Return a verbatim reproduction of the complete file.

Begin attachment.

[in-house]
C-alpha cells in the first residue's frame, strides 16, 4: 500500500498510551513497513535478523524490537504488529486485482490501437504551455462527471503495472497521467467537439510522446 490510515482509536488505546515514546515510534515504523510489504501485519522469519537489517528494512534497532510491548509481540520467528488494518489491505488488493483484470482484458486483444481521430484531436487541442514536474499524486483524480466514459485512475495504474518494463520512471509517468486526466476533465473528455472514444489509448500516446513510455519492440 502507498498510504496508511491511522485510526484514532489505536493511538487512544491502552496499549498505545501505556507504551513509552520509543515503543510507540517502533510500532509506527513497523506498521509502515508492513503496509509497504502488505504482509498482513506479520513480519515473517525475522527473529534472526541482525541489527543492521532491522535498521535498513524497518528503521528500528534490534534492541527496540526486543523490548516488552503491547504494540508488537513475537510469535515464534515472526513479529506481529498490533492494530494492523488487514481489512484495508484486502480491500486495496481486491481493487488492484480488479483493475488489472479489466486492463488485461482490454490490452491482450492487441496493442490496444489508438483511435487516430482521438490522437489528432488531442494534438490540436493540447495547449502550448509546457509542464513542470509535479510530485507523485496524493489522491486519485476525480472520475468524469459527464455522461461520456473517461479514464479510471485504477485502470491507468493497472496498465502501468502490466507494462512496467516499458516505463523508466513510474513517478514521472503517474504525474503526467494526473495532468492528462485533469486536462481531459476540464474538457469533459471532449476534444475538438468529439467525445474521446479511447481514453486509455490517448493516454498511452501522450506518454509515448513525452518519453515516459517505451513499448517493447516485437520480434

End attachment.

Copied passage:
[in-house]
C-alpha cells in the first residue's frame, strides 16, 4: 500500500498510551513497513535478523524490537504488529486485482490501437504551455462527471503495472497521467467537439510522446 490510515482509536488505546515514546515510534515504523510489504501485519522469519537489517528494512534497532510491548509481540520467528488494518489491505488488493483484470482484458486483444481521430484531436487541442514536474499524486483524480466514459485512475495504474518494463520512471509517468486526466476533465473528455472514444489509448500516446513510455519492440 502507498498510504496508511491511522485510526484514532489505536493511538487512544491502552496499549498505545501505556507504551513509552520509543515503543510507540517502533510500532509506527513497523506498521509502515508492513503496509509497504502488505504482509498482513506479520513480519515473517525475522527473529534472526541482525541489527543492521532491522535498521535498513524497518528503521528500528534490534534492541527496540526486543523490548516488552503491547504494540508488537513475537510469535515464534515472526513479529506481529498490533492494530494492523488487514481489512484495508484486502480491500486495496481486491481493487488492484480488479483493475488489472479489466486492463488485461482490454490490452491482450492487441496493442490496444489508438483511435487516430482521438490522437489528432488531442494534438490540436493540447495547449502550448509546457509542464513542470509535479510530485507523485496524493489522491486519485476525480472520475468524469459527464455522461461520456473517461479514464479510471485504477485502470491507468493497472496498465502501468502490466507494462512496467516499458516505463523508466513510474513517478514521472503517474504525474503526467494526473495532468492528462485533469486536462481531459476540464474538457469533459471532449476534444475538438468529439467525445474521446479511447481514453486509455490517448493516454498511452501522450506518454509515448513525452518519453515516459517505451513499448517493447516485437520480434